In my last post I described how I used a piece of quilter’s cotton for the back of my label. My friend Arden suggested I try using fusible interfacing instead. That’s what I use for my label backing when I make hand printed labels. With those I have only two layers: the label fabric and the interfacing used for the backing instead of fabric. With a computer-generated label, though, I have three layers: the label fabric fused with interfacing and the second piece of interfacing used as the label backing. Would two layers of interfacing plus the label fabric make the finished label too stiff, I wondered?
Worth a try. Yes, the label did feel a little stiff and I found it very challenging pushing the needle through the layers when I hand appliquéd the label in place. I’m wondering if washing the quilt would soften the label a bit. Ramblin’ Rose has been displayed on a quilt rack in my sewing room for over a decade so it could probably use a trip to the laundry room. I’ll toss it in the washer and dryer and report back.
By the way, here’s a look at the back of Ramblin’ Rose (with the old label still in place — and the hanging sleeve so it could hang in a quilt show):
A quilt I made over 10 years ago has an updated label, thanks to a mistake I made the other day creating a computer-generated label for my latest quilt, Uptown Funk. The label pictured above is the fourth one I’ve made using my computer and inkjet printer — and I may never go back to printing them by hand. (The smaller label on the left is the one I removed from the quilt so I could sew the new one on.)
For the first computer-generated label I made, created last fall for Give me the Simple Life, I followed a tutorial that called for label fabric to be fused to a layer of freezer paper and run through the printer. I had to use two layers of freezer paper before I was successful. Even then, the freezer paper rippled a little bit so it took a couple of tries (i.e. the printer jammed and I had to start over) before I got a label I could use.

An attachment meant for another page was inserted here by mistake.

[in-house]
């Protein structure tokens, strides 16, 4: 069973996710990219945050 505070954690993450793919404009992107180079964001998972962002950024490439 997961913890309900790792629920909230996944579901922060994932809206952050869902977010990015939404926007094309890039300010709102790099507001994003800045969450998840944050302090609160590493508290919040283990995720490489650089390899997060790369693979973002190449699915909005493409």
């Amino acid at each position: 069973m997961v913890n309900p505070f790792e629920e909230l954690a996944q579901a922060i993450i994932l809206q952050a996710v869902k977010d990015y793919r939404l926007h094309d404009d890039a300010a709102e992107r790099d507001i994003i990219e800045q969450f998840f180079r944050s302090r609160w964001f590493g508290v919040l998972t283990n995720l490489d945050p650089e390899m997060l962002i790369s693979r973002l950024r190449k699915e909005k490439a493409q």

On my second label, made for All You Need Is Love, I wanted an extra layer under the label so the print on the backing fabric wouldn’t show through. As an experiment I fused interfacing to the back of my label fabric before pressing it to one layer of freezer paper. There was very little rippling of the freezer paper. It went through the printer easily and I got a useable label on the first try. That in itself was serendipitous. Little did I know there was more serendipity to come!
To make label #3 for Uptown Funk, I decided to follow the second method. Three layers: label fabric, fusible interfacing, freezer paper. I made my preparations and trooped from my sewing room on the second story of our house down to the basement where the computer and printer are. Once there I realized I had only two of my three layers. I had fused the interfacing to the label fabric and trimmed it to size but had forgotten all about the freezer paper.
Arghh!! Did I really want to climb two flights of stairs to my sewing room to complete the freezer paper step? Or should I take a chance and run the fabric through the printer without the freezer paper? The worst that could happen is the printer would jam, right? So I tried it with just the two layers . . . and it worked — beautifully!
Was it just a fluke? Or have I stumbled onto an important discovery?